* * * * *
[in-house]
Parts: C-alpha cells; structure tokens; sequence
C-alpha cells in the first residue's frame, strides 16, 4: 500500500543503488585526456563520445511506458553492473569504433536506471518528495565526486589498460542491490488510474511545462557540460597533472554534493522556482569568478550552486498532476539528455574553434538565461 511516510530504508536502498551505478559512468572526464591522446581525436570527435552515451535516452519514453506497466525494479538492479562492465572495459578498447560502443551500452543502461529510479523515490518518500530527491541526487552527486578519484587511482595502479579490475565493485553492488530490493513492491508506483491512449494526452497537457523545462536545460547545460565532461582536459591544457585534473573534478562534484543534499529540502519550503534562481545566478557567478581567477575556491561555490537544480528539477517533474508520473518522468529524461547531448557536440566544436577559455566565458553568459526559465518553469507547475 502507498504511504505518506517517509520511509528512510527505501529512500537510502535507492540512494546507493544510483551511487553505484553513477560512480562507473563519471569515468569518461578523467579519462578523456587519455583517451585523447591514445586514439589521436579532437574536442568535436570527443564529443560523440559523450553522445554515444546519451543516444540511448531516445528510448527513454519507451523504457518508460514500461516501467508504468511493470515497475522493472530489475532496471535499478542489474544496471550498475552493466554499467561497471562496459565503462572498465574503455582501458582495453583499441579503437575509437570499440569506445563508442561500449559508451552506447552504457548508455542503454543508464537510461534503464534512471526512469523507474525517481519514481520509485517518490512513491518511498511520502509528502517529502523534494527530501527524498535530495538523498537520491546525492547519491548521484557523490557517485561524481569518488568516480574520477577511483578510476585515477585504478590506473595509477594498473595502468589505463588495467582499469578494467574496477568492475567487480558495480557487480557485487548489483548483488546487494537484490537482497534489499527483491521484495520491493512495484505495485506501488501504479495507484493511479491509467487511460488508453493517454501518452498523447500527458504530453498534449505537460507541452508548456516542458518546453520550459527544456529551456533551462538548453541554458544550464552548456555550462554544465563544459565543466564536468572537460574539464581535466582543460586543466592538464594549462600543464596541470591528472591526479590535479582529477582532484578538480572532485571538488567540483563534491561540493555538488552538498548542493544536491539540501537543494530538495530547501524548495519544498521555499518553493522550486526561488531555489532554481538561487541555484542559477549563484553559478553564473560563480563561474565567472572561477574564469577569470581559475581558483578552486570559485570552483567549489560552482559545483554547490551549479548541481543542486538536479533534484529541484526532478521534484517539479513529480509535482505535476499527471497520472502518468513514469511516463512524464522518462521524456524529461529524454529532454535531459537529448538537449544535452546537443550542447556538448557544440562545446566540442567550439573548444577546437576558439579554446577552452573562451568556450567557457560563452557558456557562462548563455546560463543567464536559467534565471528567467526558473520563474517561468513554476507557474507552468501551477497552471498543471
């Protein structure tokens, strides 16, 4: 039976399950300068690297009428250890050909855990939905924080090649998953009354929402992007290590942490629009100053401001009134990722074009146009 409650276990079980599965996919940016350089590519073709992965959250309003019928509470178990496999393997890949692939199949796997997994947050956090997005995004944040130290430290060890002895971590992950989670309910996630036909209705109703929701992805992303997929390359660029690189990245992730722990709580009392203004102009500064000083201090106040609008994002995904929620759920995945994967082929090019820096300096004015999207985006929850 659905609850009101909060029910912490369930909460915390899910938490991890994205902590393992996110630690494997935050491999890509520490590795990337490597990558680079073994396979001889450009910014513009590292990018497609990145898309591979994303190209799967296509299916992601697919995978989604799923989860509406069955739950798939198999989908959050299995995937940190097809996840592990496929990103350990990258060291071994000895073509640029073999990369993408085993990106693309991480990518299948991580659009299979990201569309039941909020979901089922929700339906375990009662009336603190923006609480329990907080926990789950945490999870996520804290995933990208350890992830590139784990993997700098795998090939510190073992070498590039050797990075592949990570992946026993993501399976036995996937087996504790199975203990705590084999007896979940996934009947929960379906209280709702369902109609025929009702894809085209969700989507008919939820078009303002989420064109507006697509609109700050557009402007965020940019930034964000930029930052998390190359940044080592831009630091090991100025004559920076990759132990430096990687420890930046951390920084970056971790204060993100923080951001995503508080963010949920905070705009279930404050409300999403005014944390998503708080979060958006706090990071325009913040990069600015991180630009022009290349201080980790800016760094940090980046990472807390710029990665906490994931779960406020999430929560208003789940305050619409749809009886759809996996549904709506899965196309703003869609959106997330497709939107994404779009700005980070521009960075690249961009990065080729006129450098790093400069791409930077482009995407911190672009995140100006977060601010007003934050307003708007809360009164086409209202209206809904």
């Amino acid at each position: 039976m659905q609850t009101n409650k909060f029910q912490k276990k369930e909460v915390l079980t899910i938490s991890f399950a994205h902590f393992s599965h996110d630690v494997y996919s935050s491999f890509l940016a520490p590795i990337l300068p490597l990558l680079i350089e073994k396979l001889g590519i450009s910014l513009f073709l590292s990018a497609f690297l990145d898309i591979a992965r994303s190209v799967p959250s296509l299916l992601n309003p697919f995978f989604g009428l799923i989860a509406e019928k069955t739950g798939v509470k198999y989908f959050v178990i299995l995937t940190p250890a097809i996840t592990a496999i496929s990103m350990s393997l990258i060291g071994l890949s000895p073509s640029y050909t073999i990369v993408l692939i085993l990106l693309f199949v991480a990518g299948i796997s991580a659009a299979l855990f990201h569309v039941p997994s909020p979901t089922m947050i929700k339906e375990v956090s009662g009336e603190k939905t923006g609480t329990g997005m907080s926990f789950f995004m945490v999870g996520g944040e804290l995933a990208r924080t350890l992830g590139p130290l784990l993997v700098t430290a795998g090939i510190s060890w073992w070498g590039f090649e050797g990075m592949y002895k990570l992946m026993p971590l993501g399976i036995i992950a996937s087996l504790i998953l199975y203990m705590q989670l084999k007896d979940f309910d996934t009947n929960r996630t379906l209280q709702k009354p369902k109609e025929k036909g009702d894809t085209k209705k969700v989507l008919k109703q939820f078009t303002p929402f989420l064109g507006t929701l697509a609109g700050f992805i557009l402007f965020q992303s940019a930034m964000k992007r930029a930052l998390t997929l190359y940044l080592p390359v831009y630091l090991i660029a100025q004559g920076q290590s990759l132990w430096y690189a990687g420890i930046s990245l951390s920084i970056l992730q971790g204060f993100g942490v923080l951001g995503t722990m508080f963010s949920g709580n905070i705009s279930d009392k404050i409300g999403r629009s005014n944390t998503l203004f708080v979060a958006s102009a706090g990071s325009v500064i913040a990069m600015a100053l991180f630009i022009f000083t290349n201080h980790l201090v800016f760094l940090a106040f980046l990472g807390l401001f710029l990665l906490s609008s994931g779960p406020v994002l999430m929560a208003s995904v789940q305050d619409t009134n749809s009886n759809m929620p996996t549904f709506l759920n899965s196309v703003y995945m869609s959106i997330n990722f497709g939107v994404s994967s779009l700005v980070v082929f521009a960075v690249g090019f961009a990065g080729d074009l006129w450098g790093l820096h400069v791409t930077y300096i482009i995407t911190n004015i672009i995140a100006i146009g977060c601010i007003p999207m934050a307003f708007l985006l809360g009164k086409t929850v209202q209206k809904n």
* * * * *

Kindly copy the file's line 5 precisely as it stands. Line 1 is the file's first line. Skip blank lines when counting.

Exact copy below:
């Amino acid at each position: 039976m659905q609850t009101n409650k909060f029910q912490k276990k369930e909460v915390l079980t899910i938490s991890f399950a994205h902590f393992s599965h996110d630690v494997y996919s935050s491999f890509l940016a520490p590795i990337l300068p490597l990558l680079i350089e073994k396979l001889g590519i450009s910014l513009f073709l590292s990018a497609f690297l990145d898309i591979a992965r994303s190209v799967p959250s296509l299916l992601n309003p697919f995978f989604g009428l799923i989860a509406e019928k069955t739950g798939v509470k198999y989908f959050v178990i299995l995937t940190p250890a097809i996840t592990a496999i496929s990103m350990s393997l990258i060291g071994l890949s000895p073509s640029y050909t073999i990369v993408l692939i085993l990106l693309f199949v991480a990518g299948i796997s991580a659009a299979l855990f990201h569309v039941p997994s909020p979901t089922m947050i929700k339906e375990v956090s009662g009336e603190k939905t923006g609480t329990g997005m907080s926990f789950f995004m945490v999870g996520g944040e804290l995933a990208r924080t350890l992830g590139p130290l784990l993997v700098t430290a795998g090939i510190s060890w073992w070498g590039f090649e050797g990075m592949y002895k990570l992946m026993p971590l993501g399976i036995i992950a996937s087996l504790i998953l199975y203990m705590q989670l084999k007896d979940f309910d996934t009947n929960r996630t379906l209280q709702k009354p369902k109609e025929k036909g009702d894809t085209k209705k969700v989507l008919k109703q939820f078009t303002p929402f989420l064109g507006t929701l697509a609109g700050f992805i557009l402007f965020q992303s940019a930034m964000k992007r930029a930052l998390t997929l190359y940044l080592p390359v831009y630091l090991i660029a100025q004559g920076q290590s990759l132990w430096y690189a990687g420890i930046s990245l951390s920084i970056l992730q971790g204060f993100g942490v923080l951001g995503t722990m508080f963010s949920g709580n905070i705009s279930d009392k404050i409300g999403r629009s005014n944390t998503l203004f708080v979060a958006s102009a706090g990071s325009v500064i913040a990069m600015a100053l991180f630009i022009f000083t290349n201080h980790l201090v800016f760094l940090a106040f980046l990472g807390l401001f710029l990665l906490s609008s994931g779960p406020v994002l999430m929560a208003s995904v789940q305050d619409t009134n749809s009886n759809m929620p996996t549904f709506l759920n899965s196309v703003y995945m869609s959106i997330n990722f497709g939107v994404s994967s779009l700005v980070v082929f521009a960075v690249g090019f961009a990065g080729d074009l006129w450098g790093l820096h400069v791409t930077y300096i482009i995407t911190n004015i672009i995140a100006i146009g977060c601010i007003p999207m934050a307003f708007l985006l809360g009164k086409t929850v209202q209206k809904n």